In the case of dealing with parents, as we grow up – and they get older – our relationships becomes even more challenging. It could be that they are not emotionally intelligent, or perhaps their ability to reason is just not there. Maybe they are toxic and overly negative, or they display destructive habits that keep them from being the parent you’ve needed them to be.
For those that have a less than ideal dynamic with their parents, there comes a day in your adult life when you realize that your parents are human. You understand that aside from being your parents, first and foresmost, they are a flawed man or a woman, just like you. And what that means is that they too are carrying around much emotional baggage and trauma, and many limiting beliefs which they have not learned to leg go of.
When you come to terms with that, it allows for more understanding and tends to shift the dynamic between you. And if you are lucky, you are able to meet each other somewhere in the middle, with a common understanding that you’re both adults.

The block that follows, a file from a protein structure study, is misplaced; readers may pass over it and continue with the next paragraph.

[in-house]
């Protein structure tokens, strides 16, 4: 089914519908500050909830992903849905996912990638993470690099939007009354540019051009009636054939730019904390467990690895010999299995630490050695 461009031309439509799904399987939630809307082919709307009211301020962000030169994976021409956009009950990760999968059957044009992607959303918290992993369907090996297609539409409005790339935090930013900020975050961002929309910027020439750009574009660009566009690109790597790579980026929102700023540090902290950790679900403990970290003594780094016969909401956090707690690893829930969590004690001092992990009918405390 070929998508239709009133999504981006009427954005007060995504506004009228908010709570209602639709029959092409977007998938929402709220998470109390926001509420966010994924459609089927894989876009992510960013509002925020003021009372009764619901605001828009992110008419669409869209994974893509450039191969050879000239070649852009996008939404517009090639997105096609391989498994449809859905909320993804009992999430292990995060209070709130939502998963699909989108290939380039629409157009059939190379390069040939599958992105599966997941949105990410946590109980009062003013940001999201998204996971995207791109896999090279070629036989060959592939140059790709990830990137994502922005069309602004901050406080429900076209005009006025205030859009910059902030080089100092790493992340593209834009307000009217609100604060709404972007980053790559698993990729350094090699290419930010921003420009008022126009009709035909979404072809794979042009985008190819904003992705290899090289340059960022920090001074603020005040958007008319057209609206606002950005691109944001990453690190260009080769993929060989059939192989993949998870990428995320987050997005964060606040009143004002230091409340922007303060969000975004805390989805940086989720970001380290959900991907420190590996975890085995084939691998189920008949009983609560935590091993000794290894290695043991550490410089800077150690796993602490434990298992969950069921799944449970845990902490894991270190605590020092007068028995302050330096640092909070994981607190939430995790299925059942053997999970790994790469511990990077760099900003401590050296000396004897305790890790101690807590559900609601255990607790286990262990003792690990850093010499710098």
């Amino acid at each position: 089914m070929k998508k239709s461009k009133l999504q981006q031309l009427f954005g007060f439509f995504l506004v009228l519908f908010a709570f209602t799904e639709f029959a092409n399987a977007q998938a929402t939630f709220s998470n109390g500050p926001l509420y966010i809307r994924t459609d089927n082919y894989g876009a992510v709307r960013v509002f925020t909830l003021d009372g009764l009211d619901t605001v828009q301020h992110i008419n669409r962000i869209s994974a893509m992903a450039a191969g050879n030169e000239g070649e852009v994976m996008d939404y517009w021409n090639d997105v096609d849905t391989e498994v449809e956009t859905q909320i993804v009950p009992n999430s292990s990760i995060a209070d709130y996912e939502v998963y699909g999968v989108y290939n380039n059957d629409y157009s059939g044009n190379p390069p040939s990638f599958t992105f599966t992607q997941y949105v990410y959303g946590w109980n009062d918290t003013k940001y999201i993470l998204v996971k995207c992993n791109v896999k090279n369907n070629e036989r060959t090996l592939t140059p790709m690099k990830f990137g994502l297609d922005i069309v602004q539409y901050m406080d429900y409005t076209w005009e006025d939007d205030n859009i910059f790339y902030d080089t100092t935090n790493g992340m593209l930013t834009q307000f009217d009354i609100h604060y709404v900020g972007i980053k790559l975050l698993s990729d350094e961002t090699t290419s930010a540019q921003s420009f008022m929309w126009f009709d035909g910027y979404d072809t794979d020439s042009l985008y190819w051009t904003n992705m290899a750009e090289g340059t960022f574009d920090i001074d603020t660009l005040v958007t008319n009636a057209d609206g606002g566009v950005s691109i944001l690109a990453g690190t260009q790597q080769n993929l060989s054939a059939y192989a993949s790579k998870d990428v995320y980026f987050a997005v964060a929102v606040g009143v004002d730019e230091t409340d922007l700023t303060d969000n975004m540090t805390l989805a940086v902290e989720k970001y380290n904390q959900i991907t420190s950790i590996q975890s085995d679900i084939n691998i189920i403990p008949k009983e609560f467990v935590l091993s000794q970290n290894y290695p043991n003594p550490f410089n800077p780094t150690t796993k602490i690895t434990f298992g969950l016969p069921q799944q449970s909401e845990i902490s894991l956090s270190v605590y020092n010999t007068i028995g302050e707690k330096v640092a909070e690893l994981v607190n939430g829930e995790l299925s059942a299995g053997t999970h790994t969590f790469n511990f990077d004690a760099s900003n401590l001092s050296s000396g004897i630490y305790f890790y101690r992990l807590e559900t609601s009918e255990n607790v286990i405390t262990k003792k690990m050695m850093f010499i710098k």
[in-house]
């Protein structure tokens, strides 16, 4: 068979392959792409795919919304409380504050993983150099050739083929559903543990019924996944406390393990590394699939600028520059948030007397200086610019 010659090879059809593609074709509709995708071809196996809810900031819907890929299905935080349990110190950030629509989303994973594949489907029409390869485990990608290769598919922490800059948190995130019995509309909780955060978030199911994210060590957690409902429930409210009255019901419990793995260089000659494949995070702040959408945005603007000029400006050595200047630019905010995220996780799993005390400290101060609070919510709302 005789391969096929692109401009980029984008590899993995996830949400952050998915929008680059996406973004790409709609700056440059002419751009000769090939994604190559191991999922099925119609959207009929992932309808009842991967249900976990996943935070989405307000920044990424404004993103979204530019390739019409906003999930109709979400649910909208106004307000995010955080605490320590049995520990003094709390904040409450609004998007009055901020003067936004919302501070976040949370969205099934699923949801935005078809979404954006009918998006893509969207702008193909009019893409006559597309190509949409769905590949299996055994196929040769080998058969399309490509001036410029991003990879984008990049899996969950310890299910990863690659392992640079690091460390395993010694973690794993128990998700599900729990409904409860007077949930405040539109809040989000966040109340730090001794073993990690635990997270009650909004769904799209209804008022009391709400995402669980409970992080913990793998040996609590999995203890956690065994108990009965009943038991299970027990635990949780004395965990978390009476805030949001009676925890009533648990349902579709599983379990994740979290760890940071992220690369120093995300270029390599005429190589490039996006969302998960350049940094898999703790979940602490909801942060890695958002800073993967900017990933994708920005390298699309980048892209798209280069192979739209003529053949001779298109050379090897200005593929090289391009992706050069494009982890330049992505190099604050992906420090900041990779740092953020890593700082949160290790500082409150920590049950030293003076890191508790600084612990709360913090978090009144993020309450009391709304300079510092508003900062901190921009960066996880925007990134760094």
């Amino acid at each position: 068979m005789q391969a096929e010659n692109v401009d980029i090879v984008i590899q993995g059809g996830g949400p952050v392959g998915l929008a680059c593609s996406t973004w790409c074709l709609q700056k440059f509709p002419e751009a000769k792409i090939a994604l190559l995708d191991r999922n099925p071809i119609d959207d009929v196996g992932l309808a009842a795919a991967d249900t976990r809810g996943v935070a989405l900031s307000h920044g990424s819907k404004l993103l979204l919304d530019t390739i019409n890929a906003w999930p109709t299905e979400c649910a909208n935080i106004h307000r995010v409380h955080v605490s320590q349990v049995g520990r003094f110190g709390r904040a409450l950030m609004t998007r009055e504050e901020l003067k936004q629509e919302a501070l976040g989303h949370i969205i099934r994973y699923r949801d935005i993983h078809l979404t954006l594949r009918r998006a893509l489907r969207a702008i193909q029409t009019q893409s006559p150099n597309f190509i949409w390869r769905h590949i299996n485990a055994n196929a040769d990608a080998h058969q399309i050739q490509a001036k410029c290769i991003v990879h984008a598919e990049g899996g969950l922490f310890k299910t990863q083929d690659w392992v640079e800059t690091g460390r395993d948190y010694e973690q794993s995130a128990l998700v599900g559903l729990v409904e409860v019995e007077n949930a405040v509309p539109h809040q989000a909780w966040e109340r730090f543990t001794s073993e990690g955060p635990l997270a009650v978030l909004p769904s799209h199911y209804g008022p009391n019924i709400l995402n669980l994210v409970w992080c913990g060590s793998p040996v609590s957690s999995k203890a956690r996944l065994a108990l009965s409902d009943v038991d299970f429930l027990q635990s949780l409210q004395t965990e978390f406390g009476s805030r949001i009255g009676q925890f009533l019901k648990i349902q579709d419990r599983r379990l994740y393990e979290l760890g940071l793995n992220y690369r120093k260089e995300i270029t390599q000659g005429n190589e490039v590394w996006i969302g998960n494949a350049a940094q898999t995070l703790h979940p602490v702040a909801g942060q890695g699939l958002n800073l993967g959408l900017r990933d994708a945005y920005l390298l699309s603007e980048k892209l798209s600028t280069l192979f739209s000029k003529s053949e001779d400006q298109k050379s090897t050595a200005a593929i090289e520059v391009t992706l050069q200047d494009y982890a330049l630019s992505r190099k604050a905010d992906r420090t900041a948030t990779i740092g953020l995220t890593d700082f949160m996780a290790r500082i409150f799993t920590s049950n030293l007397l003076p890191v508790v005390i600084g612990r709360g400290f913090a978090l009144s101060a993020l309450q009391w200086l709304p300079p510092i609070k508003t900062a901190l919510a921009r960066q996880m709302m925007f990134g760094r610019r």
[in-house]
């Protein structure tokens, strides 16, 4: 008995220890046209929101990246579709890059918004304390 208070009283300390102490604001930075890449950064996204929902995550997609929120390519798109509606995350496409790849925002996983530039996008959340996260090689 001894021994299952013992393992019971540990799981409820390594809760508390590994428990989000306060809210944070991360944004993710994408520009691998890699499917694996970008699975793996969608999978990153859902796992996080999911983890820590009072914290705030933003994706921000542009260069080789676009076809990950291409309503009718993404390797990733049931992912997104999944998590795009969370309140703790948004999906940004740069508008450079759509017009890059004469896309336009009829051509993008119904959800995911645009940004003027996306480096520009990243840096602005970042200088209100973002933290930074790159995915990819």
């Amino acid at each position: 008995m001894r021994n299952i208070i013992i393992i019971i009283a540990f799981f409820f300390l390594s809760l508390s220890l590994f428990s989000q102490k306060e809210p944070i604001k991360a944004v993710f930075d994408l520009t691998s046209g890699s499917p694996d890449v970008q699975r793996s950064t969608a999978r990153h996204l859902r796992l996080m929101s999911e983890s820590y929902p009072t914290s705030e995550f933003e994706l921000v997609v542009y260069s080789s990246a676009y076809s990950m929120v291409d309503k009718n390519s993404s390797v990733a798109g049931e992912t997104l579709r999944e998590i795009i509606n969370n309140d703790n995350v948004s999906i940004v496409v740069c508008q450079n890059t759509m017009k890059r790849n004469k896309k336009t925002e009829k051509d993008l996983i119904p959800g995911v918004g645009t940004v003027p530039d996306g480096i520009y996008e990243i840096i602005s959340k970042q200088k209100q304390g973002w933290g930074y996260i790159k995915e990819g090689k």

And then sometimes you just have to come to the realization that while you intrinsically love your parents, you don’t actually like their behavior.
And whatever your situation – whether you are dealing with a sibling, a parent or an aunt or uncle – I want you to know that it is totally okay for you to establish some boundaries, without feeling guilt and without surrendering yourself to shame.
In my case, I have accepted WHY I am not able to enjoy a ‘normal’ relationship with my mother. I have made peace with it. And what that means for me is that in order for me to maintain my peace of mind, and in order for me NOT to be triggered whenever I am around her, I have some set ground rules for myself. I stick to those pretty firmly.